It is that time of year again: time for GLAAD's annual Network Responsibility Index, a tally of how LGBT characters are fairing on the major networks and cable channels.
Again, youth-skewing network CW came out on top with 29% of its programming hours devoted to positive portrayals of gay people, including a gay wedding on 90210.
ABC and Fox came in second and third place, respectively, while NBC again was in fourth. CBS, the network preferred by oldest Americans, still has only 8% inclusivity, meaning it is still taking up the rear on this one.
Here's the rundown on cable channels, via GLAAD:
• Showtime (46%), ABC Family (34%), TNT (34%), and HBO (33%) all received “Good” ratings for the quantity and quality of their LGBT-inclusive original programming.
• MTV (23%) which received an “Excellent” score two years ago received an “Adequate” score this year along with FX (34%), TLC (20%) and USA (17%).
• For the fourth year in a row TBS (5%) received a “Failing” rating, as did the History network (3%).
For all LGBT people's prime placement in prime time, there's still a huge gap in representation: 66% of these characters, either on fictional shows or reality television, are white, meaning networks and cable need to do a little work to expand their coverage.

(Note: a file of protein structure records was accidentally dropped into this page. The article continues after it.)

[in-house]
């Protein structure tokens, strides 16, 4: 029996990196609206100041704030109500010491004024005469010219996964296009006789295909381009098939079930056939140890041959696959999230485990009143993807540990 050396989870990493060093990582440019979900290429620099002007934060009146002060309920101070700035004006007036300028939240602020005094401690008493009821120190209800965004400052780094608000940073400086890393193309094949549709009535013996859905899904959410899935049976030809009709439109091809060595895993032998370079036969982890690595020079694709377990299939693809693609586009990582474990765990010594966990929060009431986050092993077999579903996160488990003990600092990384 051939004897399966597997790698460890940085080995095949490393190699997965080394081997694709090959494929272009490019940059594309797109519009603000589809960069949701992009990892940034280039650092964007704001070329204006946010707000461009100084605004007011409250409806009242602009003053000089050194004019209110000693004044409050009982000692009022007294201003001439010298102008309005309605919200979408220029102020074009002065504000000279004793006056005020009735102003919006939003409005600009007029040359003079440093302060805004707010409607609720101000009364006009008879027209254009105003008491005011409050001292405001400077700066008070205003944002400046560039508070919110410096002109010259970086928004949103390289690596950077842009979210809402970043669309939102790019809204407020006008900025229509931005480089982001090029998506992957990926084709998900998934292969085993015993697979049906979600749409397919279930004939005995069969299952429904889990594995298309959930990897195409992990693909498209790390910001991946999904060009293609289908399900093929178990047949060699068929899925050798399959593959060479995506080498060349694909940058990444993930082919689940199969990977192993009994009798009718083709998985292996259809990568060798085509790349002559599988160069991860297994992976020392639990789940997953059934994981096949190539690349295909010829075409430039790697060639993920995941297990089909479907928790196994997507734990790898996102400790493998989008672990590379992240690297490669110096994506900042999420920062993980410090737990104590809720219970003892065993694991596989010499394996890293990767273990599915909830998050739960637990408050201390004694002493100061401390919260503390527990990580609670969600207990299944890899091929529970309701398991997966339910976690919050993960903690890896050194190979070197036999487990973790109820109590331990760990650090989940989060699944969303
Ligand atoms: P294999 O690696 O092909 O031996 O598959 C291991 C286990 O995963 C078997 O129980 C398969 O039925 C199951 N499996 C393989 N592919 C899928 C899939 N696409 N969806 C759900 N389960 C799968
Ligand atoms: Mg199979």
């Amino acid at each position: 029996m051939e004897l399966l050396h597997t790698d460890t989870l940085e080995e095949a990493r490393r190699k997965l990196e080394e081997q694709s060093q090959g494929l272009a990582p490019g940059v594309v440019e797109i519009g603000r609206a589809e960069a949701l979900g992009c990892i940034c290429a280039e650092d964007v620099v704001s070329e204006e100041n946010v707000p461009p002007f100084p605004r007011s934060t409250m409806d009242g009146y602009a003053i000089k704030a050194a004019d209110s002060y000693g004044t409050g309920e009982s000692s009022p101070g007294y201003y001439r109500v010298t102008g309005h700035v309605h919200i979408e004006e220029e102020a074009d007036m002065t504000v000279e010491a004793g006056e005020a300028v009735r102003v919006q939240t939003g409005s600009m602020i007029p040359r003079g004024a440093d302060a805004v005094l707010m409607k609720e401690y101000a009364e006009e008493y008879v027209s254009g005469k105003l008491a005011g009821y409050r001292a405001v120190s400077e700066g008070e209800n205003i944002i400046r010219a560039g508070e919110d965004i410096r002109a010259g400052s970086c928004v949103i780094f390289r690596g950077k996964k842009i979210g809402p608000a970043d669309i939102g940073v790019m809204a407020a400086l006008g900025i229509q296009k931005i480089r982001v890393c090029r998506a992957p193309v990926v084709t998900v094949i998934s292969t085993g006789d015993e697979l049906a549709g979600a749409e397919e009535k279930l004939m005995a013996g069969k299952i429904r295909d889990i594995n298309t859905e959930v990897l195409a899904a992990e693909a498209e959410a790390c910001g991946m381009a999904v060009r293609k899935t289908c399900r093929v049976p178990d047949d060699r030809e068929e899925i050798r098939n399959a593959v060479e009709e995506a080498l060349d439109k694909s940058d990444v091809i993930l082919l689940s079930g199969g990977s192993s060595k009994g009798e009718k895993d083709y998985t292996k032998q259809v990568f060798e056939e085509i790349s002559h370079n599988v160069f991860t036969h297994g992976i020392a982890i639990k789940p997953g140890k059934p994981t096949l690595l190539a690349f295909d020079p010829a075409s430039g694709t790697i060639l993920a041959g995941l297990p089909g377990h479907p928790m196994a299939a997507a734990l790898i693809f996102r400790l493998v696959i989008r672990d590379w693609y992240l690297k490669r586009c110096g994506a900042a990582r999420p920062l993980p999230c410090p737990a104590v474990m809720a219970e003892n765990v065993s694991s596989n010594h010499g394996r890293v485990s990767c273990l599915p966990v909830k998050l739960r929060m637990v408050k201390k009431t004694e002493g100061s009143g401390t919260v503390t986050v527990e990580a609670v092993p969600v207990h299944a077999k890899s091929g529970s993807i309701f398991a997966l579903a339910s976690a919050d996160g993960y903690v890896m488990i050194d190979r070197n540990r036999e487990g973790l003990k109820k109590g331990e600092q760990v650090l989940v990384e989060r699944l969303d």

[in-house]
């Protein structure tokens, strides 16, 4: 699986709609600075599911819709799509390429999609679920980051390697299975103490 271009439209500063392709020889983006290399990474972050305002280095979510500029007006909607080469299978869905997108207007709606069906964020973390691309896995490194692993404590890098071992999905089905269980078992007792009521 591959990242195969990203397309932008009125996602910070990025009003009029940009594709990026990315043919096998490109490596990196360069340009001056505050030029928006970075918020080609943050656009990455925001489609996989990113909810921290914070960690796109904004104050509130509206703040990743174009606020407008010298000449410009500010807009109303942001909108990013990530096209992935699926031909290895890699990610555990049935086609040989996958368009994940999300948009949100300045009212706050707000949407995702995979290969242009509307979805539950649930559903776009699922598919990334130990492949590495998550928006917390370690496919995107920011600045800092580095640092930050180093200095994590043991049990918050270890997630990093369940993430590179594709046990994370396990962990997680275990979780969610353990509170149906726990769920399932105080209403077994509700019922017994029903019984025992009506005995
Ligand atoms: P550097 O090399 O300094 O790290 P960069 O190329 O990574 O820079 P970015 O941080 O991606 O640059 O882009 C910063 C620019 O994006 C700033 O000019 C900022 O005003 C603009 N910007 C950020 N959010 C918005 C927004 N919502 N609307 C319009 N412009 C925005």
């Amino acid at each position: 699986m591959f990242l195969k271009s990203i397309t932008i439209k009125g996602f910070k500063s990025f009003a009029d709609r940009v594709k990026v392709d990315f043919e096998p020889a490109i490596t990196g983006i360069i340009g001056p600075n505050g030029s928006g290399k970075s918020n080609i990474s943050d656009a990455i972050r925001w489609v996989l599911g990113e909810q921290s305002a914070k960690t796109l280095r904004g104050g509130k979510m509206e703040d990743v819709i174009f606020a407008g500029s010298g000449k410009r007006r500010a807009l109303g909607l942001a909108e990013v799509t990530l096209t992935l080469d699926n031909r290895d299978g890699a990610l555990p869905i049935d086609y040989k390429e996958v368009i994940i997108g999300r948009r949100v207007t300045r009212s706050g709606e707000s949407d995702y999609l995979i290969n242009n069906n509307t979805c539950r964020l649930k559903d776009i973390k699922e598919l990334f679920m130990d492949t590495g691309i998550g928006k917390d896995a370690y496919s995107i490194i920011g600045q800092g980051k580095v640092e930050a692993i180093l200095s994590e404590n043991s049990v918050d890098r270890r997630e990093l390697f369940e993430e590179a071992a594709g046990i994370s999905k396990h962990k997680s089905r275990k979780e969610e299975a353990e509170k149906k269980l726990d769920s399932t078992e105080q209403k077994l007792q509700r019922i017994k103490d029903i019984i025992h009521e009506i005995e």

"Including an ethnically diverse cast of characters will not only be a more accurate reflection of the LGBT community but will also give programs the opportunity to build authentic and complex storylines," says GLAAD. And, yes, transgender representation remains in the single digits: "Transgender inclusive hours recorded on broadcast television went from 0.002% last year to 0.01% this year, the number also remained extremely low for the cable networks tracked at 0.005%." Most of the storylines they observed were "exploitative and overtly negative."
The biggest highlight in pro-transgender representation was Chaz Bono's turn on Dancing with the Stars. "The appearance of Chaz Bono on Dancing with the Stars was a
groundbreaking step in transgender representation on television this
year," said GLAAD President Herndon Graddick. "His very candid appearance on the program taught
many that transgender Americans deserve respect and acceptance."